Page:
Producers and distributors weigh in on the wave of high-stakes, physical endurance competitions in the formats market.
In an increasingly on-demand age, broadcasters clamoring to attract audiences to real-time TV know they can reliably bet on two things: sports and competition shows. The crop of physical endurance-style formats making their way across the globe combine these elements to create TV spectacles that showcase the impressive feats that humans are capable of.
Unlike a straightforward sporting event, these competition formats allow viewers a more intimate look at the contestants taking part, making the connection to these peak performers all the more palpable. “The audience wants to relate to emotions, characters, backgrounds and values of the cast and their surroundings,” says Can Okan, founder and CEO of Inter Medya. “With a show like Exathlon, the format brings not only these important elements but also the element of sport. And this combination has a structure that appeals to the whole family—like a new version of sports that creates local heroes who the audience connect with in their hearts and feel the competition and struggle that they are in.”
At MIPTV, Banijay Rights introduced Catch!, which puts a grueling, high-energy spin on the classic children’s game of tag. “What’s so special about Catch! is that it’s a formatted sports event in many ways,” says Andrew Sime, the company’s VP of formats. “It’s like watching a sport that you are very familiar with; there’s no difference from watching football or tennis. It’s a fast-paced competition with rules and very fit athletes taking part, as well as some celebrities.”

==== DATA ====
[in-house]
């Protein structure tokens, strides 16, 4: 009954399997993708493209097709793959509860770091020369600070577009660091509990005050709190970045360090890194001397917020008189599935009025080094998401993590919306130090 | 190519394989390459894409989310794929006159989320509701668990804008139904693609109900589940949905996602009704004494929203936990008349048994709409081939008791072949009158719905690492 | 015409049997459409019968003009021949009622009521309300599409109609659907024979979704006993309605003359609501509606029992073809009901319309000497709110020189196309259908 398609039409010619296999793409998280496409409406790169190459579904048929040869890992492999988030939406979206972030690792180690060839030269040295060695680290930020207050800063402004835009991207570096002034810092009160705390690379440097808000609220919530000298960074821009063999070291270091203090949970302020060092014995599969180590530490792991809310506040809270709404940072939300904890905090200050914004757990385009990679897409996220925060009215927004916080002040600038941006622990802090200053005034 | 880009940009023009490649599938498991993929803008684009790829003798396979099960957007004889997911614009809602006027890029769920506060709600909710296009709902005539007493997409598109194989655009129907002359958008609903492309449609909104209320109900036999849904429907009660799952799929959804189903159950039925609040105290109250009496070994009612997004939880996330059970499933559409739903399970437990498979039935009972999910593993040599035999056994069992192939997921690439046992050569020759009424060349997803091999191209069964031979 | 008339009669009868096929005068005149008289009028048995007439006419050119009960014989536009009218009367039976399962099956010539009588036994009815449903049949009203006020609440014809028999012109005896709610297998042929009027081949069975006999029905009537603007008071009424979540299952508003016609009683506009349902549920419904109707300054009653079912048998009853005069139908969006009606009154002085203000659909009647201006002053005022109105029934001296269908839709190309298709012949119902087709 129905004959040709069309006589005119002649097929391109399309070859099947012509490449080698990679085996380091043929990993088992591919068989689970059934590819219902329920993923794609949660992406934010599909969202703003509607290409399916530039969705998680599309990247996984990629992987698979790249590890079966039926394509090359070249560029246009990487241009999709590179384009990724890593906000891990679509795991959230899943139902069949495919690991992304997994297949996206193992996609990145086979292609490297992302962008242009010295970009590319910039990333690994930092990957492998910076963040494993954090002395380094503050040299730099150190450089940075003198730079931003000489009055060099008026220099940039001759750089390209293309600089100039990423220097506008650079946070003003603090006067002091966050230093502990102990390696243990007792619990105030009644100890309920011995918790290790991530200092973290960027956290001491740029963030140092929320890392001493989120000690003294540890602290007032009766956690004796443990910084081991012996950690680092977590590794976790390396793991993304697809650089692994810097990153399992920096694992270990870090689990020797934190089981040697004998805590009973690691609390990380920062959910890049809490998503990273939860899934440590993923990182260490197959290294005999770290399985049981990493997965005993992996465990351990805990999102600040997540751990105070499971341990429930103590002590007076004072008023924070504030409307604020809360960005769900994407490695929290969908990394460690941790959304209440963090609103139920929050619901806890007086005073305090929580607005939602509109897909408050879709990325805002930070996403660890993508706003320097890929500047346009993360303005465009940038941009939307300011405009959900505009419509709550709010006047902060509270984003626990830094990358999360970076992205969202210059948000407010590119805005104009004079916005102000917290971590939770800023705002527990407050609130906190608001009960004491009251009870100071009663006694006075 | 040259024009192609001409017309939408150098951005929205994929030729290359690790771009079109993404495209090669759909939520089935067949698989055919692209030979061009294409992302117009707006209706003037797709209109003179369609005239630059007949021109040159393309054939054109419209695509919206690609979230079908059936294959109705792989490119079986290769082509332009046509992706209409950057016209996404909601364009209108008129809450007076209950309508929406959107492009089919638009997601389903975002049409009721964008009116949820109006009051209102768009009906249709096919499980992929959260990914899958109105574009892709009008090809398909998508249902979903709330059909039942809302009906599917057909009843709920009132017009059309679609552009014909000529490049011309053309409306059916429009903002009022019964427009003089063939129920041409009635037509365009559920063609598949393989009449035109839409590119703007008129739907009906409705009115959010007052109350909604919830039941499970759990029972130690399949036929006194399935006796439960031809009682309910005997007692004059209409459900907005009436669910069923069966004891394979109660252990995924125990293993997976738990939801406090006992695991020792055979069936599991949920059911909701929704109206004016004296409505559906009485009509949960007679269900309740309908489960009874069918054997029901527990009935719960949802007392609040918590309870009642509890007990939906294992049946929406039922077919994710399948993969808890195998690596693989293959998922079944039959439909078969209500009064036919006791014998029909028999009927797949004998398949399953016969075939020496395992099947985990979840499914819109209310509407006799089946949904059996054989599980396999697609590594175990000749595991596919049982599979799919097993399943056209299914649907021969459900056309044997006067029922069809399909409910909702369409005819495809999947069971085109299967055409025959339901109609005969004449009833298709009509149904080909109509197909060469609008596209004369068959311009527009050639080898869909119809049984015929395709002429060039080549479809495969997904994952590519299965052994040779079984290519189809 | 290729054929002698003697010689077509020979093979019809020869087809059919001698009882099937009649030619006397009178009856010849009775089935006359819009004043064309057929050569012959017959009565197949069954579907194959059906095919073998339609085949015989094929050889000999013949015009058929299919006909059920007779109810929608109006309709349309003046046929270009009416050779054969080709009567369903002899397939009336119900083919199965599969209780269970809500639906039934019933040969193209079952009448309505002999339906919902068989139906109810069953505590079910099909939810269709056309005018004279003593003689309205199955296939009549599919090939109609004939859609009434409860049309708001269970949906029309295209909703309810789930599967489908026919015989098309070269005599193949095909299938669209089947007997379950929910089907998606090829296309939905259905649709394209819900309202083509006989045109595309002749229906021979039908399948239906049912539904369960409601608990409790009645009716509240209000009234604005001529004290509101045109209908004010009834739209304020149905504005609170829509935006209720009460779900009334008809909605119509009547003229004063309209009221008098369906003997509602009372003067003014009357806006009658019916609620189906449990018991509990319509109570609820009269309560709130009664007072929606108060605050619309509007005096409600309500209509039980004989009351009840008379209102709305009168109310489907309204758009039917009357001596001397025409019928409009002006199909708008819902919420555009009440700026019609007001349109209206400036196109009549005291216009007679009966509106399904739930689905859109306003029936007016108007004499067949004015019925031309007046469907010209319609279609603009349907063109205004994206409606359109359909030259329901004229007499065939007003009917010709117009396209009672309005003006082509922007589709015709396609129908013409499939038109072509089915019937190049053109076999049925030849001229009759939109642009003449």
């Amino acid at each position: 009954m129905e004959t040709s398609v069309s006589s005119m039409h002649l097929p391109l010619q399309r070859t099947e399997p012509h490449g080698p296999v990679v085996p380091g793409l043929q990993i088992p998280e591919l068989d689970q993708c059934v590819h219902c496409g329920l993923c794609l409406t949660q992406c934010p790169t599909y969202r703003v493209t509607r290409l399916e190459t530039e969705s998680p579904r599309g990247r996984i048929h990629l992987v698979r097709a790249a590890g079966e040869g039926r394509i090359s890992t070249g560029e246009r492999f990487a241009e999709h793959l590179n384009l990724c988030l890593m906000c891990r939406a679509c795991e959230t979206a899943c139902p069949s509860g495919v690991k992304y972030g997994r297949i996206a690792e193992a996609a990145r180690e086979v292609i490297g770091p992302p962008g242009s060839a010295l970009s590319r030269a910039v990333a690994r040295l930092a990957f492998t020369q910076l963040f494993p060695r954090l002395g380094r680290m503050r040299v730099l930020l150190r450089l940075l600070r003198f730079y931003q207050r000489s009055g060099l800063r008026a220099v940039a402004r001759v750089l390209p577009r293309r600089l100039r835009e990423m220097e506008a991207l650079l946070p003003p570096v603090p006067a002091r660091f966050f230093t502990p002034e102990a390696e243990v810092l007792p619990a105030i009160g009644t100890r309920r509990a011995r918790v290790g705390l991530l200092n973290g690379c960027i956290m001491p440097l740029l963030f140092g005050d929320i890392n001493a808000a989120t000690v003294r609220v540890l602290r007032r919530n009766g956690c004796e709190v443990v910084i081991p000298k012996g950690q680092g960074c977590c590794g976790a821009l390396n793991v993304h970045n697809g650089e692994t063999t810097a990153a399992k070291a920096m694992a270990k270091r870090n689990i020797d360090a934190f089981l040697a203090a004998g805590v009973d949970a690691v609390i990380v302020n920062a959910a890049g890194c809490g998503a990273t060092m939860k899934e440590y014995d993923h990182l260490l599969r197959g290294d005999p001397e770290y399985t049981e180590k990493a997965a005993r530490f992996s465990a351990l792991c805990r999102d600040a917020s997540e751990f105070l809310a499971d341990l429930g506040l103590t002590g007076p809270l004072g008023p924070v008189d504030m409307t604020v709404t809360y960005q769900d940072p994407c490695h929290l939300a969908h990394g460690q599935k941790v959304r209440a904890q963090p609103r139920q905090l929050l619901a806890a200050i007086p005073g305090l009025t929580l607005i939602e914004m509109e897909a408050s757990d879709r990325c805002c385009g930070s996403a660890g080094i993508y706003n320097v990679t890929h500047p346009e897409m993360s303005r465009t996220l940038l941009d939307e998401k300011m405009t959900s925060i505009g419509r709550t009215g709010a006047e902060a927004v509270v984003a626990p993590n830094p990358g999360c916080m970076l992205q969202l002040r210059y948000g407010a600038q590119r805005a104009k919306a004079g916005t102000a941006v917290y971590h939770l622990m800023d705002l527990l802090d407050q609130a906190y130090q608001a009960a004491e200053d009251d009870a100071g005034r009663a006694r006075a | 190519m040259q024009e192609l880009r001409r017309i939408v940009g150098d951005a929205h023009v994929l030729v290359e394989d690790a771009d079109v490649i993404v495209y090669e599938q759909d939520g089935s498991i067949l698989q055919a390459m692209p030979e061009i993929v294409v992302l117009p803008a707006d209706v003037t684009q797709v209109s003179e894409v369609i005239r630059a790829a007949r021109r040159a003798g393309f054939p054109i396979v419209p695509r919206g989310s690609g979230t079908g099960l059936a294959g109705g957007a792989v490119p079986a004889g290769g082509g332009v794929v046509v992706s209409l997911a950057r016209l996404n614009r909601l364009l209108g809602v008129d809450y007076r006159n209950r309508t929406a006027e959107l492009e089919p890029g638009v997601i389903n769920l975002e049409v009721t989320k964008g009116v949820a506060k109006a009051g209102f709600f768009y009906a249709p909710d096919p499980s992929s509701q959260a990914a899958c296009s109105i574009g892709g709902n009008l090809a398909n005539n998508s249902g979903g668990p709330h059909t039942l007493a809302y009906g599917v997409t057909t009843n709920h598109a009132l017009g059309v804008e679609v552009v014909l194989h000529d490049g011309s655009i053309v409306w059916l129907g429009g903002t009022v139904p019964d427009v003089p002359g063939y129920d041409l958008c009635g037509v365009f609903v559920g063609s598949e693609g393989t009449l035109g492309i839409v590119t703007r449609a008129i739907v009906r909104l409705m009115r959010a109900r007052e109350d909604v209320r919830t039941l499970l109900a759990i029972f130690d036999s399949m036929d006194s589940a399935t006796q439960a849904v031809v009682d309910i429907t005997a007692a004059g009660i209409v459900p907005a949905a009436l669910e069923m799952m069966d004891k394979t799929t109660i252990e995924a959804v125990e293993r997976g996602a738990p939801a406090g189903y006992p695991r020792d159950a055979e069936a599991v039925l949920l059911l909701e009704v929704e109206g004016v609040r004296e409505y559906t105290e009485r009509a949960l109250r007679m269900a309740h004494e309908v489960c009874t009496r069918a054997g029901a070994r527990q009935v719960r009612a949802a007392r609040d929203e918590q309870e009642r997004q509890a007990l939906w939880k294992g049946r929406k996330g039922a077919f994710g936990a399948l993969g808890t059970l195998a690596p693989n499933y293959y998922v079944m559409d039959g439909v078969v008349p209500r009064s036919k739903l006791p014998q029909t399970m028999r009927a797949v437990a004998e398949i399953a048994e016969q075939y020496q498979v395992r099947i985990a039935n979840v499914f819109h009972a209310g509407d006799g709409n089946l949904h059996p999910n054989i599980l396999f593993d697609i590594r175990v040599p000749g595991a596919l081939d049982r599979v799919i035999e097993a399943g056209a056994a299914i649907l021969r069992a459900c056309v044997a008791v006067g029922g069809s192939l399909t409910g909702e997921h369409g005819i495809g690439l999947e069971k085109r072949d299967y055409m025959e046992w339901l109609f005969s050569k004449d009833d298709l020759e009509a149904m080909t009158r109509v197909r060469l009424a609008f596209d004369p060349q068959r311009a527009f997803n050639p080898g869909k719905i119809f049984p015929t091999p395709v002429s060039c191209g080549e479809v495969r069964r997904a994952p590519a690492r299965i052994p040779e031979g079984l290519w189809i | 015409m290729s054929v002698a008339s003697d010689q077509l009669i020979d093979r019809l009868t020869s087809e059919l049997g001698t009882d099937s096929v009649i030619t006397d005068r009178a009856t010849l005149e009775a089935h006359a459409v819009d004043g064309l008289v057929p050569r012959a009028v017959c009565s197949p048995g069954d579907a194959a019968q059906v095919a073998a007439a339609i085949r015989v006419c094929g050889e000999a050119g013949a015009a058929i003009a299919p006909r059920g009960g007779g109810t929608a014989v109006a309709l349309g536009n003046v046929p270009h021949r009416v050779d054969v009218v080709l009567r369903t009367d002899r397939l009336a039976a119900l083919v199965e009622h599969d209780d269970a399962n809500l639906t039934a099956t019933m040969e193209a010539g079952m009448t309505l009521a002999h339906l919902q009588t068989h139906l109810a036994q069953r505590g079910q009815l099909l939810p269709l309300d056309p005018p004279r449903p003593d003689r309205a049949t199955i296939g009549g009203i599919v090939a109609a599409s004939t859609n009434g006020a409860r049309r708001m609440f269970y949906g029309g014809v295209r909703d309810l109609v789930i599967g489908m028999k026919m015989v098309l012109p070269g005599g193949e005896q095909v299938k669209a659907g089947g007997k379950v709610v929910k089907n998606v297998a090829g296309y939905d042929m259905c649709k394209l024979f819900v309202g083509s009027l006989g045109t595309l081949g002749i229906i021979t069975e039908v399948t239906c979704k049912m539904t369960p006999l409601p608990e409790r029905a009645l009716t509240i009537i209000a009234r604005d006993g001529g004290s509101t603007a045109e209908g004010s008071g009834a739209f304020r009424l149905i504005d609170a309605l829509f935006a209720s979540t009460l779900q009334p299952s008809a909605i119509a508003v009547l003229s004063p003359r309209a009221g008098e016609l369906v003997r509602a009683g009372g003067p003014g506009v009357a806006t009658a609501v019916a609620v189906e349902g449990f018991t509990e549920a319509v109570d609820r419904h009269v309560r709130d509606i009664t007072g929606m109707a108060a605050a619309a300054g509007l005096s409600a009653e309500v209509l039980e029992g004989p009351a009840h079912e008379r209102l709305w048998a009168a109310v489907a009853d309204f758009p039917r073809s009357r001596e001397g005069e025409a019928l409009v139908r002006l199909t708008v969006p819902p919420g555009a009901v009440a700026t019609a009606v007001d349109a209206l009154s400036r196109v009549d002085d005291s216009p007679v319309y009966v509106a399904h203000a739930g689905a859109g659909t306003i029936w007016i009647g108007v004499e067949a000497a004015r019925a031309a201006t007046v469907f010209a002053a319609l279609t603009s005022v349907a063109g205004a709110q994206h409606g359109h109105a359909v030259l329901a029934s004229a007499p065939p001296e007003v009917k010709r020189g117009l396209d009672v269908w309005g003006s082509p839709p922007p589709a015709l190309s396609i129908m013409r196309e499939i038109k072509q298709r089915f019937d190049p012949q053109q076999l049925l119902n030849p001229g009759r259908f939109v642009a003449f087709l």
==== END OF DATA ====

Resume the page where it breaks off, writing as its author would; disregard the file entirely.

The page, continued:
Catch! has launched in Germany on SAT.1 to much success. “It’s event television that gives people something to talk about with their colleagues when they go to work the next day,” says Sime.
Part of the draw, he adds, is the aspect of endurance. “In Catch!, it’s about physical prowess and stamina. In Survivor, you see a different type of endurance, which is people who are stuck in one inhospitable landscape for weeks on end.” Both have audience appeal, Sime says. “To watch people who are doing such physically intense feats with such skill is particularly compelling.”
Spurring the trend is the fact that health and physical well-being are, by and large, a greater focus in the overall cultural consciousness these days. “People have more awareness about exercise and different ways of approaching physical activities,” says Andrew Zein, senior VP of creative, format development and sales at Warner Bros. International TV Production. “There are more 5K events, 10K events, Tough Mudders. Health and exercise are societal topics.”